- What software do you use to process your images?
I use Lightroom to adjust the exposure, the white balance and to trim photos.Most of the time Lightroom is enough. If I want to edit more a photo then I use Photoshop.
- Can you tell us something more about your work flow?
I start with getting to know better the subject. If the subject is a person then we communicate and I try to get to know each other. Of course, there are times when I have a specific image in mind that I’m searching for the person who fits with my idea but most of the time I shoot the same person again and again. By communicating a lot with them the image I had of them will slowly change and solidify.
Once the elements of the image come together, I tell the subject about my plan for the shoot. Of course, if the shoot requires some preparation from the subject too, I give them the time needed to prepare themself. This is probably similar to coming up with a role for movie actors. For example, for a shoot involving insects, I’d ask the subject to raise an insect from a larva. (Afterwords, this particular subject grew too like insects and often visit insect pavilions.)
Next, I prepare the shoot itself and decide what materials to use, what lens to use, should I use a strobe light or a steady light or something else. If I feel that a shoot will be difficult then I first will rehearse on it by myself. Only after rehearsing, I will do the effective shoot so that I can relax and take my time.
After the shoot I’ll start retouching the photos. Sometimes I’m editing the photo to make it matching with my original vision, other times my image will not change at this point.
- What is your most important advice to a beginner in Fine Art Nude Photography and how do you get started?
I think that the most important thing – not only for Fine Art Nude Photography – is to have your own free ideas. It’s important to have your own view rather than be influenced by the established framework of the genre. Starting by finding your own way is probably better than starting by copying someone else’s work. This makes it more interesting as well. Photography is completely free from restrictions.
Personally, I was not completely focussed on Fine Art Photography when I started. The direction my work took was influenced by taking photos over and over and by communicating with the models. For both the model and myself, it just happens that Fine Art Nude Photography leads to the best results.
- Who are your favourite photographers and more importantly, how has your appreciation of their work affected how you approach your own photography?
Joe McNally. I first came by his book, “Sketching Light”, in 2014. This book contains many lively portraits of people. A stern-eyed old man, a beautiful ballerina, a strong firefighter. He does a great job portraying the charm and emotion of each subject. I wasn’t interested in photos of people until I discovered his work. He is the reason that I wanted to try photographing people.
- Is there any specific photo taken by another photographer that has inspired you a lot and why?
Recently people told me that my work was looking a bit like Jan Saudek’s work. I didn’t have heard of Jan Saudek until then. This triggered my interest and I did a search on internet. I was really surprised and completely overwhelmed. Some of his work is very close to my “ideals”.But there is still a huge difference between his work and my own. Jan Saudek’s work has a strong sexual appealing. My work doesn’t have that. I don’t know how he made his work but it definitely left a huge impact on me. I’m sure that this will influence my work in the future.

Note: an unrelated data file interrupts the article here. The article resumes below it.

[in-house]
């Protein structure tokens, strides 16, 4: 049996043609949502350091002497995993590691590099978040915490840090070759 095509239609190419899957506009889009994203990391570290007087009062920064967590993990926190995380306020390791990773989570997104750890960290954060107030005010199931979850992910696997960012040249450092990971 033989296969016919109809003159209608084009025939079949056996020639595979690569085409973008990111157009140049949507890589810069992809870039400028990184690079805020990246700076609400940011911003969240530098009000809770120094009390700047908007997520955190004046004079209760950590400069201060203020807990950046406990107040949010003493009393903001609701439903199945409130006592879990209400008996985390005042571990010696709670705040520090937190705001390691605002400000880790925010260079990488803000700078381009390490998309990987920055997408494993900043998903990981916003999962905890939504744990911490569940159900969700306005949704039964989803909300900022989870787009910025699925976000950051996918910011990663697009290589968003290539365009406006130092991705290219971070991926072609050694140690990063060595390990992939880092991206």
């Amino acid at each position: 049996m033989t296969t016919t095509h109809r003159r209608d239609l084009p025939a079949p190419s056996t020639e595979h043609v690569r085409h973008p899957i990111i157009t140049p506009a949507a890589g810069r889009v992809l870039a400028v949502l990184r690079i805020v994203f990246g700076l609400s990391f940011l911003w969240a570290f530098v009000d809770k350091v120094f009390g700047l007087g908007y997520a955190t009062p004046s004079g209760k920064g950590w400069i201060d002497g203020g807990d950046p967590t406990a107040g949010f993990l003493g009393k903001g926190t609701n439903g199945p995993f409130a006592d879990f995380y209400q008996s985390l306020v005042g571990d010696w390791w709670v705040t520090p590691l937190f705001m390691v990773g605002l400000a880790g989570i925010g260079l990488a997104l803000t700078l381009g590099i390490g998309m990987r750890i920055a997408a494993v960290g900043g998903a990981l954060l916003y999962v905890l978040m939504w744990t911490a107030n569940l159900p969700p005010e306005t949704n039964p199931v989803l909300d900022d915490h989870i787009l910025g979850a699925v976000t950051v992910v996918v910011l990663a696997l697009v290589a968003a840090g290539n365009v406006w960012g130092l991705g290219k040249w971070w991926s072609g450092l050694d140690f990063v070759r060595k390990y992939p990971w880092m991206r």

Click here to see a photograph by Jan Saudek
- Are there any specific directions that you would like to take your photography in the future or any specific goals that you wish to achieve?
I have a lot of ideas and stories that I want to try out. I want to express what’s inside my mind through my work. This is not limited to just Fine Art Nude Photography and people as subjects.However, I still have to improve a lot of the skills to realize many of my ideas. Anyway, going through trial and errors day after day I will require enough experience to be able to slowly approach my ideal. I still have a lot of challenges to overcome. I still can’t see the goal.
- Describe your favourite photograph taken by you and why it is special to you?
My all favourite photograph is a photo of a long-haired man and a woman with tattoos. I took this photo in the room where they spend their everyday life. Before the shoot, I gave them some direction like a movie director would. Once I saw them together in their room which was full of reminders of their everyday life, I realized that my directions were completely unnecessary.
It was a hot summer day in 2015. This was my first time doing a nude photo shoot. It was the first time for all of us and we were all nervous. I asked them to ignore me and do as they would normally. As they entangled before my eyes, I completely forget about the camera settings and continued to shoot without interruption.
My work has changed a lot thanks to that one photo shoot.
- Is there anything else you wish to add and what do you think about 1X as a home base for your work?
Until I started posting on 1X, I only showed my work to my good friends. I hated showing my work to others. I had no confidence in my artistic abilities (same as now, actually) and thought that nobody would treat my photos as a work of art.
At the end of 2015, my friend Naoki Matsumura recommended 1X to me. I knew a little about 1X because all of the photos in their gallery are of very high quality. I was thinking if the site was something for me. Naoki told me, “I’m sure that everyone who sees your work will be surprised.” I only half believed him but it was enough to convince me to upload my work on 1X.Actually, I don’t know if anyone was surprised by my work or not but I started to mindlessly upload my work to 1X. Most of my work was rejected in the beginning but having just a few works published gave me confidence and great courage.
In 2017 I participated to all kinds of contests from all around the world. I got many awards from PX3, MIFA, TRIERENBERG SUPER CIRCUIT and ND awards. I am so grateful to my friend Naoki who gave me his encouragements, to 1X and all the outstanding photographers here.
Thanks from the deepest of my heart.